In addition to psychotherapy, there are a number of possible characteristics to be considered in the psychopharmacological treatment for people with a migration background: e.g. negative attitudes towards psychopharmacology, oversensitization to side effects and increased perception of side effects, with a lack of medication adherence. Objectively, side effects such as agitation are more common, especially with SSRI (Cipralex, which is metabolized by CYP 2C19). The often additional intake of traditional “Asian” drugs is an important feature of psychopharmacotherapy in Vietnamese patients. The interplay between culture and ethnicity as well as genetic factors, environmental factors, including lifestyle and its influence on clinical responsiveness and side effects of psychopharmacotherapy in the treatment of people with a migration background must be taken into account. Cytochrome P450 enzymes, especially CYP 1A2, -2B6, -2C9, -2C19, -2D6 and -3A4, are involved in metabolizing over 90% of all drugs used in psychiatry. The study in cooperation with the neurobiological laboratory of our clinic (headed by Dr. J. Hellmann-Regel) will investigate the link between cytochrome P450 2C19 enzyme activity and the development of depression in both Vietnamese patients and German patients as part of a grant from the Clinician Scientist Programme of the BIH for Priv.-Doz. Dr. Thi Minh Tam Ta.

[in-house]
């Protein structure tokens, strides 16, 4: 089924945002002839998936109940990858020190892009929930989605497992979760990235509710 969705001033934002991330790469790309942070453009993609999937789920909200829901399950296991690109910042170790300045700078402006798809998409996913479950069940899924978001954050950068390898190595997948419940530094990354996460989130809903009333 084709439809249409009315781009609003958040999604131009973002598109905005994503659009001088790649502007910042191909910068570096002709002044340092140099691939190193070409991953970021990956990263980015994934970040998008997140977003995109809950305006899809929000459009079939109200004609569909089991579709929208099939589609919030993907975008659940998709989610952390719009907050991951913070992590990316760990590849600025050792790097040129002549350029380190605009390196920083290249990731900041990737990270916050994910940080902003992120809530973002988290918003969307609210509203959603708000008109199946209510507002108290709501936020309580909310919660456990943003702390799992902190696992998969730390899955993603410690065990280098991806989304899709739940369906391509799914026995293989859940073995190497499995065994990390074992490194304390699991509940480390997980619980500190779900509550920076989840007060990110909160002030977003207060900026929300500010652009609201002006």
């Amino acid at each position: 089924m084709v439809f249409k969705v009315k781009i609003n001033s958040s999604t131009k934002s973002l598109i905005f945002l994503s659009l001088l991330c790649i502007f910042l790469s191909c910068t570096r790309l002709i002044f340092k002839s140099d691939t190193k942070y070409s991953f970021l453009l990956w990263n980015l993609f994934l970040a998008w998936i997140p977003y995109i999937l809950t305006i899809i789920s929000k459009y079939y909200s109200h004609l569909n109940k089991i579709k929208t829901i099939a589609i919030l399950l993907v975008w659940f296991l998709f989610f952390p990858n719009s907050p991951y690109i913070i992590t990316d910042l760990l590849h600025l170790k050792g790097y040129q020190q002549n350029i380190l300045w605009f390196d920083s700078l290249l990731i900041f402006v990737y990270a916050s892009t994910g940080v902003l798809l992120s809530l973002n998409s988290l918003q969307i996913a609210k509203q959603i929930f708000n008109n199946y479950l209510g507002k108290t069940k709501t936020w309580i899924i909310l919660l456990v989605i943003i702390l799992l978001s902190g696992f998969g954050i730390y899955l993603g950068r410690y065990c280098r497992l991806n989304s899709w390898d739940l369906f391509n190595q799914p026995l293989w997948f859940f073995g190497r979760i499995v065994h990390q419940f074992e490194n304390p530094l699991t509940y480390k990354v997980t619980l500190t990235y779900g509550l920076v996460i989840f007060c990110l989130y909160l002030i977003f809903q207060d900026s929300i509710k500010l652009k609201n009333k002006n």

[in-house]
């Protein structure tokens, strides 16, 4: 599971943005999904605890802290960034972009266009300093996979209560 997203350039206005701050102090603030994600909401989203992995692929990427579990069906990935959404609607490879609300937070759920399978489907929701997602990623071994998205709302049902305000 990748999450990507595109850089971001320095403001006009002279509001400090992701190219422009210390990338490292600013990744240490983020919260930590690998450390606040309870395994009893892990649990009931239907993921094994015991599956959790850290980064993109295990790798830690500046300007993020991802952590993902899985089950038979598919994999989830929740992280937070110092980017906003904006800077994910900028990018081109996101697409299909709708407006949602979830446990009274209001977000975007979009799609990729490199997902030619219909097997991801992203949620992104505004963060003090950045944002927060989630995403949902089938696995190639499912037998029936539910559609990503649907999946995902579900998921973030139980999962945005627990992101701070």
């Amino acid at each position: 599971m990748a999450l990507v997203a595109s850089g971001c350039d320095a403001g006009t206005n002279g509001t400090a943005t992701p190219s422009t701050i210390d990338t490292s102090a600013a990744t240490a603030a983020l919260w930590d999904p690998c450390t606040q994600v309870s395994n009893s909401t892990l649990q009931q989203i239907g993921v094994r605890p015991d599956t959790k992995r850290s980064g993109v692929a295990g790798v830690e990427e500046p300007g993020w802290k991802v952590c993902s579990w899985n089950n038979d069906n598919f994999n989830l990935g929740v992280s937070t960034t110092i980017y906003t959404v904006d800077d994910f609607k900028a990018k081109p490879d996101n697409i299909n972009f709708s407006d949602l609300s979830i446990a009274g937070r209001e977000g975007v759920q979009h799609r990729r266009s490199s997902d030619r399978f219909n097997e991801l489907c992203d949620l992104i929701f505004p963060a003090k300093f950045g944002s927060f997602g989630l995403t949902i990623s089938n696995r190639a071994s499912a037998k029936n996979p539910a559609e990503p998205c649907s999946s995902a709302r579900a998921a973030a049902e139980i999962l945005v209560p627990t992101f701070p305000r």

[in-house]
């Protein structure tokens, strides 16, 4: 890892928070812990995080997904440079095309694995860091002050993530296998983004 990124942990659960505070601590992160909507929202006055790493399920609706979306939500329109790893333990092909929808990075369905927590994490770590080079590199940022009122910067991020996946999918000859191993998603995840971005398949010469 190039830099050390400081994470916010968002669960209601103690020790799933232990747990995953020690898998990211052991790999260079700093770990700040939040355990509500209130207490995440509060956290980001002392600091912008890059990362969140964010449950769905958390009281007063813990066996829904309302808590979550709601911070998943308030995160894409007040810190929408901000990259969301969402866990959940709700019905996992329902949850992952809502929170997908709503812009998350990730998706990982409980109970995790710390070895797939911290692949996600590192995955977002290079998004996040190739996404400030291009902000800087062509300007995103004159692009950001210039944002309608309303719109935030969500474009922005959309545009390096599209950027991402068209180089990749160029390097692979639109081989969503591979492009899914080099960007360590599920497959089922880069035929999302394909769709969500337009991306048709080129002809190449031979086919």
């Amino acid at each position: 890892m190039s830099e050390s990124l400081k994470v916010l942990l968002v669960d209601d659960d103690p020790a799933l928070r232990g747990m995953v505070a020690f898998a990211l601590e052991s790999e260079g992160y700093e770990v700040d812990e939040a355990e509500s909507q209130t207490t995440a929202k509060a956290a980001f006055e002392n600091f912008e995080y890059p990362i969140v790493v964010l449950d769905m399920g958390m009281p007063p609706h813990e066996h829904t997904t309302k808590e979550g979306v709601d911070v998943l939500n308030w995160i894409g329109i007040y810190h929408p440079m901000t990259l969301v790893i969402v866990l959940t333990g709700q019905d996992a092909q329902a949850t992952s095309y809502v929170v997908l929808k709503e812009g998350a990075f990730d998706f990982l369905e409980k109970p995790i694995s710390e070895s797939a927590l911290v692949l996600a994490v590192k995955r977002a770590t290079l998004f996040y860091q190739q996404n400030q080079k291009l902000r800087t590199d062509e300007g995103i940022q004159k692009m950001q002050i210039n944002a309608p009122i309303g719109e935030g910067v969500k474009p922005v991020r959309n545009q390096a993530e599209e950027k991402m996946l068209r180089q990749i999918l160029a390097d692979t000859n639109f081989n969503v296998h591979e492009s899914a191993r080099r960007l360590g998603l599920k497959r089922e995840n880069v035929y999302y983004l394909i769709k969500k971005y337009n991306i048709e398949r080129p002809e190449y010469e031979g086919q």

Ms Nguyen, Thi Hoa, a psychiatrist from HMU, a DAAD scholarship holder and doctoral student within the PAGEL university cooperation and hospital partnership between Charité and Hanoi Medical University is also involved in the project.